What professional educators and the American public did not realize at that time, was that whispering in his ear was Obama’s advisor Rahm Emanuel (photo, right), whose many Wall Street connections included a group of hedge fund investors running a campaign financing organization called Democrats for Education Reform (DFER).
From what we know now, it appears that they were using President Obama as a kind of Trojan horse, with a hidden agenda, more in line with President Bush’s administration than with the innovative education models that Prof. Darling-Hammond was familiar with, such as the Mission Hill School piloted by Dr. Deborah Meier or the Comer School Development Development Program developed at Yale.
The goal of DFER’s Wall Street supporters was to ride into power under Obama’s wings, so that they could take control of the U.S. Department of Education, and then enact even more regressive policies than Bush had put in place, as part of the program Race to the Top (RTTT). Once in power they would set in place policies that used “rigorous” standards, high-stakes tests, teacher assessments and other punitive practices to take away teachers’ local autonomy and reduce the number of public schools in America, while enlarging the role of centralized testing companies and increasing the opportunities for charter schools to make a profit.
Their duplicity has been described in the book “Class Warfare” by Steven Brill, and DFER’s director Joe Williams bragged about their success, in a document put out (behind the scenes) during Obama’s 2012 re-election campaign:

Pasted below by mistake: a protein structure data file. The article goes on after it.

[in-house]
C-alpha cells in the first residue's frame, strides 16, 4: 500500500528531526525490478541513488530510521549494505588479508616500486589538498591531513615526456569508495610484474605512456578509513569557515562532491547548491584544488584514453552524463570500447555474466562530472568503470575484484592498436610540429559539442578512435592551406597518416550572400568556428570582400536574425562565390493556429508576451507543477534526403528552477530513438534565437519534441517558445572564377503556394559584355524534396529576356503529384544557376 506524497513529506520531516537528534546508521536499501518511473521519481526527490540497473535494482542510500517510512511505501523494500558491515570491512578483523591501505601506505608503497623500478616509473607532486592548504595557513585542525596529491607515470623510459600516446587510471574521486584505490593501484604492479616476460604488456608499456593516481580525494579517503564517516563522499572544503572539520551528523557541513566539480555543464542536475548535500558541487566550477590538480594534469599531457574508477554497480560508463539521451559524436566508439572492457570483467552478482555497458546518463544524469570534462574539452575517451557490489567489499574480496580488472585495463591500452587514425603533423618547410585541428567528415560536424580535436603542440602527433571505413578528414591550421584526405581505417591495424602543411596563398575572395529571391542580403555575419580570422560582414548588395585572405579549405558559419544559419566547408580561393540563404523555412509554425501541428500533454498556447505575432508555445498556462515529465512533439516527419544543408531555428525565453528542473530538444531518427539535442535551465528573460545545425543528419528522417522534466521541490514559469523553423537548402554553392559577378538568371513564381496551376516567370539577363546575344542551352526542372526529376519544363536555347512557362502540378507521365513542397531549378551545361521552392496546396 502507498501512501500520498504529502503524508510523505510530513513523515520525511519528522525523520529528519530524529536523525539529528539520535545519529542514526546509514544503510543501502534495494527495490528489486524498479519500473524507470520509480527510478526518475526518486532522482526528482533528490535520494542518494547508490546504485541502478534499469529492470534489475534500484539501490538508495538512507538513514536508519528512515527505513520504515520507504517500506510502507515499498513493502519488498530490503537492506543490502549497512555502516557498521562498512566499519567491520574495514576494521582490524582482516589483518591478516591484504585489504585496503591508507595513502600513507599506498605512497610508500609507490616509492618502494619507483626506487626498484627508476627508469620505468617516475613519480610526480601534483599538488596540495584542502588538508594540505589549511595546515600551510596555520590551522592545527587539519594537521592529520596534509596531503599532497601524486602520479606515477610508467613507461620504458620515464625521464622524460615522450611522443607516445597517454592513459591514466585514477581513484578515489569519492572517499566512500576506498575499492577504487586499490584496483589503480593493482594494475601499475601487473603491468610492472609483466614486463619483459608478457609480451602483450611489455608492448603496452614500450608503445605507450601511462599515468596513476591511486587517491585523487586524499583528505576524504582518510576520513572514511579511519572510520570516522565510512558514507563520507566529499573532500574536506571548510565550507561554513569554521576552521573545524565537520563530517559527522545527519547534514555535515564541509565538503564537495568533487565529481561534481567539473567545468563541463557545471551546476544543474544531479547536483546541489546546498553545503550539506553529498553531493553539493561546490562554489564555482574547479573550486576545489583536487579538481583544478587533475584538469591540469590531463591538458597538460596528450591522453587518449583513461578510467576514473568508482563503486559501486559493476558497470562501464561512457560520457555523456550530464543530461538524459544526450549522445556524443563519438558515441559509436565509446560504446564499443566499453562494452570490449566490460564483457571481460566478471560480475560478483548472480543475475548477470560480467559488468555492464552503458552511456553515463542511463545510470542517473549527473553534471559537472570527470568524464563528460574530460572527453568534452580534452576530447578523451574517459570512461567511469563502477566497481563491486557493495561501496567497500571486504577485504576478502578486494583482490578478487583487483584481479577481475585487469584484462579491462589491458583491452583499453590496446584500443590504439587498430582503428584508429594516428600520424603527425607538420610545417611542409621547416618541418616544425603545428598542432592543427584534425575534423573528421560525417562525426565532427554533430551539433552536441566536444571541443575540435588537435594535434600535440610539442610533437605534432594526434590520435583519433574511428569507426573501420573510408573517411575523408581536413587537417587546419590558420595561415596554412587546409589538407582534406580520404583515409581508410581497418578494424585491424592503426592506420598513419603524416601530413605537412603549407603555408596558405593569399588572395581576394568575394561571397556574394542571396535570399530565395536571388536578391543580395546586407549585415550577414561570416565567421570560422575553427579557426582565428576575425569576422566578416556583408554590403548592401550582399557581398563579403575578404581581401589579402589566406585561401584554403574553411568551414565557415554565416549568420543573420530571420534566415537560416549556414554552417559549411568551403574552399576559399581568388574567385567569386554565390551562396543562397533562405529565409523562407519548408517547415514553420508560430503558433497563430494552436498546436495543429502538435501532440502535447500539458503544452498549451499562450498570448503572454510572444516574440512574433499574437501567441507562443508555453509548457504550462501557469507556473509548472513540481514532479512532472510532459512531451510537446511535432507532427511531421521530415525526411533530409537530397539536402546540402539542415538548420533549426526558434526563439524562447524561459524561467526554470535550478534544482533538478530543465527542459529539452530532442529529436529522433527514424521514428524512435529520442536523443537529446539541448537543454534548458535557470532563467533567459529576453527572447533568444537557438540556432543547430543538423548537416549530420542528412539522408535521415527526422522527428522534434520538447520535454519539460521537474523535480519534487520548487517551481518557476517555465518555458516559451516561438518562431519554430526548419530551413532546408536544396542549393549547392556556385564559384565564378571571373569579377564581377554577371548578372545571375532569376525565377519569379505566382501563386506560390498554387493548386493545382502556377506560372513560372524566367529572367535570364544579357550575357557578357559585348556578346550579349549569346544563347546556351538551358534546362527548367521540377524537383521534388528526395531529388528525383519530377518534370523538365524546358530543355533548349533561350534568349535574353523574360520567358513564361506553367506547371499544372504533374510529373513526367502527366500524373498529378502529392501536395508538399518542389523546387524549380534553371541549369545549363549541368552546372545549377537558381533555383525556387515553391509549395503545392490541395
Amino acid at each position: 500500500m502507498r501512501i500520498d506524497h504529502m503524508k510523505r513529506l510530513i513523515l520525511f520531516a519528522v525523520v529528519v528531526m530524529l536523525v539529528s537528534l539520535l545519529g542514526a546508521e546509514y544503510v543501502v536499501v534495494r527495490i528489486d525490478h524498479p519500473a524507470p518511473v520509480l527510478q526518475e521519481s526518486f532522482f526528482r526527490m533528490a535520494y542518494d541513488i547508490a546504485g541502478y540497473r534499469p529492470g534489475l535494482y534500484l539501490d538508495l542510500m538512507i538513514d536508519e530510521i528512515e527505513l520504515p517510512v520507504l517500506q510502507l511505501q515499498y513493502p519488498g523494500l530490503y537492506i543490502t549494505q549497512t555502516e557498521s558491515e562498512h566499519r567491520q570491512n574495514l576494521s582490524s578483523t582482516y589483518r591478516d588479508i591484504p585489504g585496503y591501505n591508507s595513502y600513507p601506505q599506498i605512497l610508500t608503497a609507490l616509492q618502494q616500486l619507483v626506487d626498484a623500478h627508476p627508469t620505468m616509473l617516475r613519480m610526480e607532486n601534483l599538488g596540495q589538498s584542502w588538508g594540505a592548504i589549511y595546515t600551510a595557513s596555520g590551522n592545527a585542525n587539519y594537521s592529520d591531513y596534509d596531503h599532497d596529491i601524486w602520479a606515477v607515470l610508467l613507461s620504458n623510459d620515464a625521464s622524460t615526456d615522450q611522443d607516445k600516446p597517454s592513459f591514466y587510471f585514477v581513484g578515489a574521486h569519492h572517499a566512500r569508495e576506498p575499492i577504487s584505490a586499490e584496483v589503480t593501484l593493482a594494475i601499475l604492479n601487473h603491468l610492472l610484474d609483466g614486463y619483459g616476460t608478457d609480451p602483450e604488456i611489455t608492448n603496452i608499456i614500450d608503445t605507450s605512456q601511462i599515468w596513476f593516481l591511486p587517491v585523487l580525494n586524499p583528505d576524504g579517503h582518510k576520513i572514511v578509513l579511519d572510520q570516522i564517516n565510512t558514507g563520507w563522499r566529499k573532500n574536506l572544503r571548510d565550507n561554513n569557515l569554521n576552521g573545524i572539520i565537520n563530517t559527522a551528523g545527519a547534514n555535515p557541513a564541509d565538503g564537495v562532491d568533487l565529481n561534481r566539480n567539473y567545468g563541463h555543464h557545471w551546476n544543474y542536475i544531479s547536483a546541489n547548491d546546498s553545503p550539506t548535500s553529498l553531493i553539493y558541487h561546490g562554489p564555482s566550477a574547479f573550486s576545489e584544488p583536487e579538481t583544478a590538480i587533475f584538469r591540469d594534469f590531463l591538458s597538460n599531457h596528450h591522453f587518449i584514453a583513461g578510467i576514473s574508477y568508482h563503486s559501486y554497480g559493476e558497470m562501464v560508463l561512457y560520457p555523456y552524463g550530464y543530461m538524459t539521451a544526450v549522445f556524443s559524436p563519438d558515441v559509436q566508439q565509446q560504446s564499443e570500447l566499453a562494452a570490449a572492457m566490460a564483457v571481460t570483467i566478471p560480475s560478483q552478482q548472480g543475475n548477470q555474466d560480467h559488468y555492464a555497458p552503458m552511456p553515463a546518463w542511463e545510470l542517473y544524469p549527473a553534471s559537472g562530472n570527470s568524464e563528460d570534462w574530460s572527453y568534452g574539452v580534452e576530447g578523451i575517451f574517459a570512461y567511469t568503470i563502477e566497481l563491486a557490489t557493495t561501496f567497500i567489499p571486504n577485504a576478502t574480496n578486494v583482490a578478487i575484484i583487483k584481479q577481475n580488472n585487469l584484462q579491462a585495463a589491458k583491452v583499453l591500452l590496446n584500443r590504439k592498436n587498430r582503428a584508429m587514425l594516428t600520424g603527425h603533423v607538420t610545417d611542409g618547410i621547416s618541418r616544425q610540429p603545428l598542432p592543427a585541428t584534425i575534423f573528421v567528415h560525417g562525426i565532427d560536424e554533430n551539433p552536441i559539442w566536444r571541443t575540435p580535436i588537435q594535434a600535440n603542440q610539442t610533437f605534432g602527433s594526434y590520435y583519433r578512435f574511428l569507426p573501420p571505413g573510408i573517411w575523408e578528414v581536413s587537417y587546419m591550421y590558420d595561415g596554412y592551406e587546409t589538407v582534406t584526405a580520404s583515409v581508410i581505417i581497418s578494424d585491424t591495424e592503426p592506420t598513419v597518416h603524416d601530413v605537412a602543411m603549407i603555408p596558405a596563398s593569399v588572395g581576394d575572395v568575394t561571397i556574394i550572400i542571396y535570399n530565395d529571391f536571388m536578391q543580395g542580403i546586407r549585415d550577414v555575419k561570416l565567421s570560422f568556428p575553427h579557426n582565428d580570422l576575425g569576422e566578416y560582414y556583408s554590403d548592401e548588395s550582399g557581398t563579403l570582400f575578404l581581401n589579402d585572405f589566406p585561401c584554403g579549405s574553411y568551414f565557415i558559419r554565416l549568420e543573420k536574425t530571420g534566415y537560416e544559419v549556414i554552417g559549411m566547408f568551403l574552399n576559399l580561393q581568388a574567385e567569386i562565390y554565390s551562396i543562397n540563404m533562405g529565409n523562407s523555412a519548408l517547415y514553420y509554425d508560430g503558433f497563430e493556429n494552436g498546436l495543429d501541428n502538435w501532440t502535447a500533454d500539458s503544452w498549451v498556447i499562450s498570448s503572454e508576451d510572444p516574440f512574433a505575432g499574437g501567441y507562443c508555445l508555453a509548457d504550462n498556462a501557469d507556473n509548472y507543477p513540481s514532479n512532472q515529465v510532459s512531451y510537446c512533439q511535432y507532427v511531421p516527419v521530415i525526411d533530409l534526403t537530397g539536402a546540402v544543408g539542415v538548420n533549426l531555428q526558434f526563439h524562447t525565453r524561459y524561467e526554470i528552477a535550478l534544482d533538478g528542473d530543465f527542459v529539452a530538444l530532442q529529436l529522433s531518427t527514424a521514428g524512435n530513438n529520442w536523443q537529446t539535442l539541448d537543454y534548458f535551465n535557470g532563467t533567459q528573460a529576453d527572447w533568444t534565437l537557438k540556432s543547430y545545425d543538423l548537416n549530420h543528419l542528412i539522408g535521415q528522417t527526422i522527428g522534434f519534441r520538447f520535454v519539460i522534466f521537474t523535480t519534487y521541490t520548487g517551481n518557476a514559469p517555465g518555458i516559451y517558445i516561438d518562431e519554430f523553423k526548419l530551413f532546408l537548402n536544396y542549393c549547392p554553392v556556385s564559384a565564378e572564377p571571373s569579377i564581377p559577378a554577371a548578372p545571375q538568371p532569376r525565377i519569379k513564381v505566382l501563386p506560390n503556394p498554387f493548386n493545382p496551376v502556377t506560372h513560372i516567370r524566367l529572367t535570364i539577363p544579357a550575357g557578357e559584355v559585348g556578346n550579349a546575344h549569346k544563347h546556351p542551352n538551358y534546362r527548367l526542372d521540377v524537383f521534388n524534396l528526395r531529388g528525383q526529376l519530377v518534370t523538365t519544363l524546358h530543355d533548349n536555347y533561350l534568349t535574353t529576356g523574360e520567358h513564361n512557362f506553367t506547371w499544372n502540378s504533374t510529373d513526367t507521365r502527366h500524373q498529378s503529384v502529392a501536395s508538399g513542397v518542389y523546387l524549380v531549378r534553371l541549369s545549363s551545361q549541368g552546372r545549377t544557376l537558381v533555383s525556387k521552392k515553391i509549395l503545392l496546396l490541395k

“[Governors] of both parties nationwide have been empowered by the “cover” that has come from a Democratic President who has been willing to embrace reforms that are not always in line with the priorities of the nation’s powerful teachers unions. The evidence of what this shift in a political messenger can bring is clear-cut. As a result of the RTTT competition, fifteen states lifted caps on the creation of new charter schools, and one state enacted a charter school law. Charter schools flourished more under three years of Obama than under eight years of George W. Bush. Funding for state charter school grants, for example, stayed between about $68 million and $81 million during Bush’s two terms, but jumped to $138 million during Obama’s first full budget year.”
After (or perhaps before) Obama was elected his Wall Street connected advisors convinced him to “throw” education expert Linda Darling-Hammond “under the bus,” as radio journalist Dr. James Miller put it, placing a non-educator charter school supporter named Arne Duncan into the top position of the Dept. of Education.
Duncan had aggressively supported punitive measures, public school closings, standardized testing and charter school expansion in Chicago. He is connected to a billionaire “venture philanthropist” named Eli Broad (photo, right), who had created a “leadership” training school called the Broad Academy, that exists outside of education. Over the last decade Broad has been able to put hundreds of pro-testing, pro-charter graduates in leadership positions as superintendents, education department staff and school principals across the nation.